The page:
Stronger than one building

The Artdog Image(s) of Interest 

Shotgun, Third Ward #1, 1966, by John T. Biggers.


John T. Biggers painted this image, Shotgun, Third Ward #1, in 1966–yet to me it hauntingly resonates with recent headlines.

Likely inspired by a rash of arsons in black churches during the early-to-mid-1960s, Biggers chose to focus on the community, rather than the sensationalism of the fire.

Then as now, the church is more than just a building, although churches were a central gathering place for the African American community during the Civil Rights era. Thus, attacks on black churches were attacks on civil rights activism, as well.

The word Shotgun in the title refers to the houses, not the weapon–and not, as popularly alleged, because a fired shell would travel through from one end to the other. Indeed, the African word “shogon,” which means “house of God,” is more likely the origin of the term (bringing us full-circle back to the church).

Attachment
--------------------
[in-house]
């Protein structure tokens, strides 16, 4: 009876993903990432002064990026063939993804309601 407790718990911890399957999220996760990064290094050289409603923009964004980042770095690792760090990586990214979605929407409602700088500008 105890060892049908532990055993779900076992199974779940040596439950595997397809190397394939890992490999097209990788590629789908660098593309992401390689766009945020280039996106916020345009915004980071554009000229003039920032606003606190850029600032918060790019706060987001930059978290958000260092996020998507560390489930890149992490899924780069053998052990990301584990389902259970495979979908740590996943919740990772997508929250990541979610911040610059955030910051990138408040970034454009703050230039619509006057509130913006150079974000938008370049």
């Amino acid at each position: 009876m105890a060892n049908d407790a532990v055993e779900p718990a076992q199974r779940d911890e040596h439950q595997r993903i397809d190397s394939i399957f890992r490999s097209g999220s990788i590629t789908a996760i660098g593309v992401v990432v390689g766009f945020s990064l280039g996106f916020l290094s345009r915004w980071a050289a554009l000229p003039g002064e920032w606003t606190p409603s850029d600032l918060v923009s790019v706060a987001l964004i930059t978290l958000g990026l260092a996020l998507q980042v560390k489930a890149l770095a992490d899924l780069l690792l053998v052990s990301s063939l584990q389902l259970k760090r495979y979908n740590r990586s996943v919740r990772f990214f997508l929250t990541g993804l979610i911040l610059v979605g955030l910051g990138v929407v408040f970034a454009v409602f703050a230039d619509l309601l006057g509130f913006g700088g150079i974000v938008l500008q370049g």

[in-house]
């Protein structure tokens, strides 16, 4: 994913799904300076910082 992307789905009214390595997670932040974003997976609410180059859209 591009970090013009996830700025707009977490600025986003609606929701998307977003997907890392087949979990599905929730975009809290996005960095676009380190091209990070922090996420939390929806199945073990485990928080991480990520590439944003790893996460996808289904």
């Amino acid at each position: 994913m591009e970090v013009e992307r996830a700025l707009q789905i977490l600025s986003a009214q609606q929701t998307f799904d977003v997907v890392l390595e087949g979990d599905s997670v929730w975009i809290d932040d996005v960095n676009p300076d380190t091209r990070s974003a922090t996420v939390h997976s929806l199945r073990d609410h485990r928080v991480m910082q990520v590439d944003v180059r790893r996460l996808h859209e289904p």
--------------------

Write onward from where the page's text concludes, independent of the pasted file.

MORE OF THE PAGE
Shotguns, 1987, by John T. Biggers

The narrow, rectangular design, in which several rooms in a row open directly into one another (with no hallway) was popular for several decades, especially in the South. By the 1960s, however, “Shotgun houses” were associated with poor people, especially impoverished African Americans. Biggers returned to the image of the shotgun house for his iconic 1987 painting Shotguns

IMAGES: Many thanks to the Smithsonian American Art Museum, for the image of Shotgun, Third Ward #1, and to the Los Angeles County Museum of Art (LACMA) blog, for the image of Shotguns. I deeply appreciate both.

Challenging assumptions in science fiction: 3. Worth their weight in diamonds

This is the third in a series of posts that question some of the classic tropes in science fiction. This series was inspired by observations made while reading Leviathan Wakes by James S. A. Corey.

The book is a really wonderful space opera, first in The Expanse series, which later inspired the creation of the SyFy Channel show, The Expansein its third season as I write this. But it does seem to accept unexamined some of science fiction’s time-honored (and, in my mind, outmoded) tropes.